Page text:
112 Table 6-3. Kakoma Matrix DiagramQuestion One What are the most serious health risks facing your community? Concern Bottle Tops (Out of Thirty-One) Percentage HIV/AIDS 16% Orphans 13% Hunger 13% Poverty 3% 10% Lack of Education 10% TB 10% Malaria 6% Diarrhea 6% Pneumonia 6% HBP 3% Poor Roads the group was given a set number of tokens for each concern, and they were told to distribute among sets of cards featuring potential attributes of AIDS (see Table 6-4). The significant attributes assigned to AIDS were 1) it is ls you and 2) it causes l suffering. Contrary to HIV/AIDS was assigned little erms of being shamefulerty was a more shameful condition than HI th members of the groupesting, leads people to believe that someonrking hard or is lazy. 4. Kakoma Matr ix DiagramAttributes It Kills You It Pains You u Cant Work Its Shameful It Isolates you When assigning attributes to each concern something that kil pain or persona what was expected importance in t . Pov noted as V/AI DS, wi sugg Poverty e is not wo Table 6Yo HIV/AIDS (10) Orphans (8 ) 0) overty (6) Lack of Education (6) Hunger (1 P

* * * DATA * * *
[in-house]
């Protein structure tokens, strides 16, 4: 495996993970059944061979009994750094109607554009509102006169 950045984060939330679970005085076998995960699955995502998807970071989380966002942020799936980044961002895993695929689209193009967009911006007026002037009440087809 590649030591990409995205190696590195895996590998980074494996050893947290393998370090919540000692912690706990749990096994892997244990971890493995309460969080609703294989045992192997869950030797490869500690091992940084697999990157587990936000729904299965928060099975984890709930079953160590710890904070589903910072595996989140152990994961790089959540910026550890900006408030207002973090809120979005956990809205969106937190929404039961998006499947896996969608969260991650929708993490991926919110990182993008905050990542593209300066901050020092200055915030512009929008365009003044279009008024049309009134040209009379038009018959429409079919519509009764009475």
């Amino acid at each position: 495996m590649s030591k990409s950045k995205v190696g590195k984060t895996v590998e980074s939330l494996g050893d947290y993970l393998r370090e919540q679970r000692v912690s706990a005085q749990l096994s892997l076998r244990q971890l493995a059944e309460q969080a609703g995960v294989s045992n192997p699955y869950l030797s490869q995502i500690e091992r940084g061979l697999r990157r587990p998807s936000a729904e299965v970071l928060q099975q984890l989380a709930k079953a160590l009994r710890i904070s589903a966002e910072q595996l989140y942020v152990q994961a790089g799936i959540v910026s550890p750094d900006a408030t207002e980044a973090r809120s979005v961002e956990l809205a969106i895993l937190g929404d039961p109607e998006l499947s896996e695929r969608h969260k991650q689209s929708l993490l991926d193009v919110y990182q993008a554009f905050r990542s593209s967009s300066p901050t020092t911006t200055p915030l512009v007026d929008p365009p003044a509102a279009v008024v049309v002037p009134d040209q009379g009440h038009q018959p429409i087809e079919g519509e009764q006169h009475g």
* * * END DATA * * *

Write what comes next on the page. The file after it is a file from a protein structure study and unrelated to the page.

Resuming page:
113 roblems is AIDS bringing to your ommunity? On averag list pr om ir e most part, the communities listilar items and viewed them w the same level of im ree of th y rms were Os Loss of Life from re did not to be anyiation in peance ng data on this task by communiagement. -5 through ow to the second matrix Following the Matrix D s in the ity, worksh ed to list social factors thatpeople in the communityrisk experiences in the formative as aware that people at listing biological ms by wh icS can be td and oftenuse mechanisms with social ted to AI DS transmission to avoid atial y of having people list biological factors when being asked about social concerns, a strategy was followed of asking first for the biolog ical factors, so as to eliminate the biological factors from future consideration. What Problems is AIDS bringing to your comm Concern Percentage All of the communities answered the question, What p c e, workshop groups ed eleven oblems resulting fr AIDS in the community. For th ed sim ith relatively portance. Th e more highl anked ite rphan Hunger and AIDS The seem different rform or resulti levels of ty eng Tables 6 6-12 sh responses diagram question. iagrams on AIDS problem commun op participants were next ask are putting at for HIV/AIDS. From research, the res earcher w are adept echanism h AID ransmitte conf these factors rela In order poten difficult Table 6-5. Kakoma Matrix DiagramQuestion Two unity? Bottle Tops (Out of Fifty) Kills Ma ny People 32% Orphans r ent 32% Hunge 12% Widows 10% Illiteracy 10% Poverty 8% Lack of Developm 8% Theft 6% Unwanted Marriage 6% Drinking 4% Rape 4%